“The time is now to invest in regenerative agriculture that will help stabilize our supply chains and create a more resilient economy and healthier planet for all,” said Mark Abrials, chief marketing officer and co-founder at Avocado Green Brands. “Good climate policy is good business policy.” 

Another central component of the working group’s priorities calls for Congress to invest in increased funding for underrepresented and underserved farmers. The letter states that “Public policy must reflect that small-scale and discriminated-against people of color farmers have been practicing and refining regenerative agriculture and traditional ecological knowledge at the margins of society for centuries.” Member organization, Steward, understands that swift action is needed to ensure markets remain equitable, accessible and profitable for American farmers and ranchers.

“There’s a lot of overlap between regenerative, small-scale, and people of color farmers and ranchers,” said Ryan Anderson, senior vice president of services at Steward. “All of these communities have historically faced a lot of challenges in accessing the same USDA resources and support that large-scale industrial agriculture has benefitted from for decades. The 2023 Farm Bill is so important because it will ensure that the USDA makes significant and meaningful progress in shifting resources to these important producer groups, to the benefit of every American who wants to protect and expand our access to safe, healthy, and responsibly grown food.”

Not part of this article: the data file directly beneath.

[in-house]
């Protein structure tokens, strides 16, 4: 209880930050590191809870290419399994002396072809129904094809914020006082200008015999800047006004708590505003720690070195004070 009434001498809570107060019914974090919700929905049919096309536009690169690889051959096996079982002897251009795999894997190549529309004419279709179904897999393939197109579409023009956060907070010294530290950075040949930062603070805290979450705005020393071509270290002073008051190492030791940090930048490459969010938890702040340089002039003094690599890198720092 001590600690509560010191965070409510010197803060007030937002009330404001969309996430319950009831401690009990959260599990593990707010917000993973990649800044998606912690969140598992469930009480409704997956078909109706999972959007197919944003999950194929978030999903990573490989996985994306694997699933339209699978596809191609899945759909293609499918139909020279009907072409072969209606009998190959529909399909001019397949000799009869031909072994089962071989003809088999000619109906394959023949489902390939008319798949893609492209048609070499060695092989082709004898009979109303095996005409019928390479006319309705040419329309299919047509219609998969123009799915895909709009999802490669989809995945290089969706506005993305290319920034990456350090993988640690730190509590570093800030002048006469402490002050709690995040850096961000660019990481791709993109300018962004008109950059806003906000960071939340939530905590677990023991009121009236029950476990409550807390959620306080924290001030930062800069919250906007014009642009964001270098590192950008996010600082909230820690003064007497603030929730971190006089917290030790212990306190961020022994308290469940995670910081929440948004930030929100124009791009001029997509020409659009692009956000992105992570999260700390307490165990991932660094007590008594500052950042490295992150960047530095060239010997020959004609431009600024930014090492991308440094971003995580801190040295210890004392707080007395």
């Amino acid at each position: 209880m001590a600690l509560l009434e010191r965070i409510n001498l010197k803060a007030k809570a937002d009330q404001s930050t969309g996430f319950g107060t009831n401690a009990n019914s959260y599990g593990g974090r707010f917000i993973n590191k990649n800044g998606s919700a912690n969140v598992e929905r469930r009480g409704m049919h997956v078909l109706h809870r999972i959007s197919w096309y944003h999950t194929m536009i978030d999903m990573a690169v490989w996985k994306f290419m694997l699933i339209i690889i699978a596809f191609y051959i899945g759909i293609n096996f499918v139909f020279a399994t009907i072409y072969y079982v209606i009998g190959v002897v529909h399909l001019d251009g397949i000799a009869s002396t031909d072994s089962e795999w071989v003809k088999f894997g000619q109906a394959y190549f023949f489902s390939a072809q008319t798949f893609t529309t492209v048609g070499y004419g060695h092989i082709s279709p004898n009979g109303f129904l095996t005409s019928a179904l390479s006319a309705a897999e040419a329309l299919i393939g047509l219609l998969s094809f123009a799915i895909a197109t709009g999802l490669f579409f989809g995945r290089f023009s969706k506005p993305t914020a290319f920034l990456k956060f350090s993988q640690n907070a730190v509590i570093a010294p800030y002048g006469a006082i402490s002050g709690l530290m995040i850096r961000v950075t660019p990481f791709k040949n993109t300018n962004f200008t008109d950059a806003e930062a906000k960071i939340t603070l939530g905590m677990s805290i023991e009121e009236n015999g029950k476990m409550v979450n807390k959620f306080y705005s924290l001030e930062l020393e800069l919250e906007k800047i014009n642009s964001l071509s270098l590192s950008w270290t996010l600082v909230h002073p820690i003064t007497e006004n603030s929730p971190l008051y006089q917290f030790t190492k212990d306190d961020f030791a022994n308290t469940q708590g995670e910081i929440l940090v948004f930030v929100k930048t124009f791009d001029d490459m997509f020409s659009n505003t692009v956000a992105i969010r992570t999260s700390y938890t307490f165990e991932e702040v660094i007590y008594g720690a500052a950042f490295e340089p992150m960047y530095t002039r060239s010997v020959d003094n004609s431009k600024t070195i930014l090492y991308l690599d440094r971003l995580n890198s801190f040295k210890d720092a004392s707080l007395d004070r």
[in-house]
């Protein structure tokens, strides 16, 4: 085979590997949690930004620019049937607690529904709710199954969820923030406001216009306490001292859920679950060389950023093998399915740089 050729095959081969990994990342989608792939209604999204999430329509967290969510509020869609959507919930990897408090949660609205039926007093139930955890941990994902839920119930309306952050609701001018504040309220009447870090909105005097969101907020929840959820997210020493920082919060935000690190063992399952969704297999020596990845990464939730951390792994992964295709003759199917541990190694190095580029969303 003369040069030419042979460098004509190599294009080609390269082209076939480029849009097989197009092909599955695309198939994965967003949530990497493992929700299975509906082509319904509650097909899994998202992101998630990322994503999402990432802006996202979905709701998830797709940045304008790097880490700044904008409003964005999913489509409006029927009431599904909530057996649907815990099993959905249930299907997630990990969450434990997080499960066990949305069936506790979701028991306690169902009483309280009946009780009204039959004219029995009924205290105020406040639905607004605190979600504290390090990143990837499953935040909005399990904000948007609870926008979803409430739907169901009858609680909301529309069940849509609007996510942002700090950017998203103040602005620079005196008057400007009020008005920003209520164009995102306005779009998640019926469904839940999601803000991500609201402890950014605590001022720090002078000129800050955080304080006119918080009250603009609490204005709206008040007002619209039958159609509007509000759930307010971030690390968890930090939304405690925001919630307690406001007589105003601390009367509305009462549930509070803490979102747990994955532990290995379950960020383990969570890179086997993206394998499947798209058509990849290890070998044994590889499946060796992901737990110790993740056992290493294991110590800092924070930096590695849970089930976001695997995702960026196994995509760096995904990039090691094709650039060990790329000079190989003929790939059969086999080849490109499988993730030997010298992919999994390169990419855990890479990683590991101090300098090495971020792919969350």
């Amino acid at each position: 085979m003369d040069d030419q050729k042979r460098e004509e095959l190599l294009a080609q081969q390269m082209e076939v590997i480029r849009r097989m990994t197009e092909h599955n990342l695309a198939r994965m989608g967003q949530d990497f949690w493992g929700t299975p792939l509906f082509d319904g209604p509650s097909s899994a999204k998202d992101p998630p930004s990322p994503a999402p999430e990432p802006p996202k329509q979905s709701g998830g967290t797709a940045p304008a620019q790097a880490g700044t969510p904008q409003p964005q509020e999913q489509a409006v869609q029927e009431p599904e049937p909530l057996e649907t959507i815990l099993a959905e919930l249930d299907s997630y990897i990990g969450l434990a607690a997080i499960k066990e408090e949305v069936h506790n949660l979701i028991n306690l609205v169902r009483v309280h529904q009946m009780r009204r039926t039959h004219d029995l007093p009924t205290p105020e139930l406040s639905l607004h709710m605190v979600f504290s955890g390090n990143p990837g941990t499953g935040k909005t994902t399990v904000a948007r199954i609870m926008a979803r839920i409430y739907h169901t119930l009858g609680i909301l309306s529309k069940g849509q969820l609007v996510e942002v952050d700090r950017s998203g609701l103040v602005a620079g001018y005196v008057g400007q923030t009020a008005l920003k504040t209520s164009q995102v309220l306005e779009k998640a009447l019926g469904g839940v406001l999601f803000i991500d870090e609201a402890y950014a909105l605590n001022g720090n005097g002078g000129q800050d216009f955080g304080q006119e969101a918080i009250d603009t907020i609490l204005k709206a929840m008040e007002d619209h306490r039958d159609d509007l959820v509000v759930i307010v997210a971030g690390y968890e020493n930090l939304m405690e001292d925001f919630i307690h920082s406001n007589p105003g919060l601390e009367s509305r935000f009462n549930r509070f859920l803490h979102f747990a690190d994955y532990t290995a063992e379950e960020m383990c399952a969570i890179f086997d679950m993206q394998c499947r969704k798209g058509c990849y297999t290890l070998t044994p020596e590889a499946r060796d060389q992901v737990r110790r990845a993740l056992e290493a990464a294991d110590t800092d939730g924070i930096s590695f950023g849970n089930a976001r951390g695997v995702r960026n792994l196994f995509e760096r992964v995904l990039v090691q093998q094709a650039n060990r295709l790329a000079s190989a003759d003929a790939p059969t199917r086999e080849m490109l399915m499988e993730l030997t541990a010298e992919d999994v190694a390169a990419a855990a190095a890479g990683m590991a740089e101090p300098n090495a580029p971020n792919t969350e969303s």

Regenerative agriculture is also vital in addressing the climate crisis, as well as rebuilding the health of our soil and restoring clean water. Soil under regenerative management can sequester a significant amount of CO2. For member organizations, Zego Foods and Northeast Carbon Alliance, regenerating soil health is essential to reducing climate impacts and creating and maintaining resilient food systems. 

“Incentivizing the transition from conventional to regenerative practices is foundational to the White House initiative to improve the health of children and adults who rely on anti-hunger programs like the school lunch program and WIC,” said Colleen Kavanagh, CEO and founder of Zego Foods, LLC. “We can’t expect to improve them without improving the health of the soil and crops on which they rely.” 

“Agriculture in the Northeast is unique — characterized by farms that are smaller than the national average but exceptional in their focus on climate-resilient agriculture and ability to access consumers in one of the country’s most heavily-populated areas,” said Ned Sullivan, president of the environmental organization Scenic Hudson and founder of the Northeast Carbon Alliance. “Along with the regenerative agriculture and justice priorities of ASBN, Congress can help ensure a bright future for U.S. farmers and all who depend on them for fresh, healthy food.”

Passed every five years, Farm Bill negotiations allow stakeholders to engage in the federal policies that shape America’s food and agricultural system. ASBN is proud to act as a conduit between sustainable businesses and lawmakers to provide resources that support regenerative agriculture and advance justice.

For more information on ASBN or to become a member, visit To view the full list of priorities from the Regenerative Agriculture and Justice Working Group, click here. To receive the latest on key social and environmental legislation impacting the economy, follow us on Twitter at @theASBN.